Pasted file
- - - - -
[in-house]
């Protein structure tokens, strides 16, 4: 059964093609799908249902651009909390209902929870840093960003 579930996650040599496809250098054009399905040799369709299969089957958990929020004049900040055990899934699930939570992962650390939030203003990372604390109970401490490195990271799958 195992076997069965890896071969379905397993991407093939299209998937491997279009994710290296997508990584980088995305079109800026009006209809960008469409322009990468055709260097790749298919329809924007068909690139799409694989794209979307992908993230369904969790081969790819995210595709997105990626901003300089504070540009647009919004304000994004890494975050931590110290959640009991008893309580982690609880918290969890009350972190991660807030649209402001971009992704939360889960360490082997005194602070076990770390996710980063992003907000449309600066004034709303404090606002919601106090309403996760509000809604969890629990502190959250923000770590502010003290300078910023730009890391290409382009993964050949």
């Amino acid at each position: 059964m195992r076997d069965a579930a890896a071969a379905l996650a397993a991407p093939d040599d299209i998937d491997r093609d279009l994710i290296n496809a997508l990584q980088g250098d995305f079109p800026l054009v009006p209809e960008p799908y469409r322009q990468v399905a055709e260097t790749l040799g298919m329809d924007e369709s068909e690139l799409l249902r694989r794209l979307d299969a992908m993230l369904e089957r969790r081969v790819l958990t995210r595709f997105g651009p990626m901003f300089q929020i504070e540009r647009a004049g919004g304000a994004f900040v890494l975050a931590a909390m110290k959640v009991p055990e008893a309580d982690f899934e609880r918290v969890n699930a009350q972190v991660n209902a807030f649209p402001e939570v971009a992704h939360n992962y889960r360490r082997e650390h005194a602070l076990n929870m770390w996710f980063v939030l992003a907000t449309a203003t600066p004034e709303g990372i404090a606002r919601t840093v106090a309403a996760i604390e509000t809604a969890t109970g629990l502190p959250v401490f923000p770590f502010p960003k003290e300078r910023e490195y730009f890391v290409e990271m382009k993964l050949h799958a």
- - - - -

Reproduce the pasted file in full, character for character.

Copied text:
[in-house]
């Protein structure tokens, strides 16, 4: 059964093609799908249902651009909390209902929870840093960003 579930996650040599496809250098054009399905040799369709299969089957958990929020004049900040055990899934699930939570992962650390939030203003990372604390109970401490490195990271799958 195992076997069965890896071969379905397993991407093939299209998937491997279009994710290296997508990584980088995305079109800026009006209809960008469409322009990468055709260097790749298919329809924007068909690139799409694989794209979307992908993230369904969790081969790819995210595709997105990626901003300089504070540009647009919004304000994004890494975050931590110290959640009991008893309580982690609880918290969890009350972190991660807030649209402001971009992704939360889960360490082997005194602070076990770390996710980063992003907000449309600066004034709303404090606002919601106090309403996760509000809604969890629990502190959250923000770590502010003290300078910023730009890391290409382009993964050949």
């Amino acid at each position: 059964m195992r076997d069965a579930a890896a071969a379905l996650a397993a991407p093939d040599d299209i998937d491997r093609d279009l994710i290296n496809a997508l990584q980088g250098d995305f079109p800026l054009v009006p209809e960008p799908y469409r322009q990468v399905a055709e260097t790749l040799g298919m329809d924007e369709s068909e690139l799409l249902r694989r794209l979307d299969a992908m993230l369904e089957r969790r081969v790819l958990t995210r595709f997105g651009p990626m901003f300089q929020i504070e540009r647009a004049g919004g304000a994004f900040v890494l975050a931590a909390m110290k959640v009991p055990e008893a309580d982690f899934e609880r918290v969890n699930a009350q972190v991660n209902a807030f649209p402001e939570v971009a992704h939360n992962y889960r360490r082997e650390h005194a602070l076990n929870m770390w996710f980063v939030l992003a907000t449309a203003t600066p004034e709303g990372i404090a606002r919601t840093v106090a309403a996760i604390e509000t809604a969890t109970g629990l502190p959250v401490f923000p770590f502010p960003k003290e300078r910023e490195y730009f890391v290409e990271m382009k993964l050949h799958a």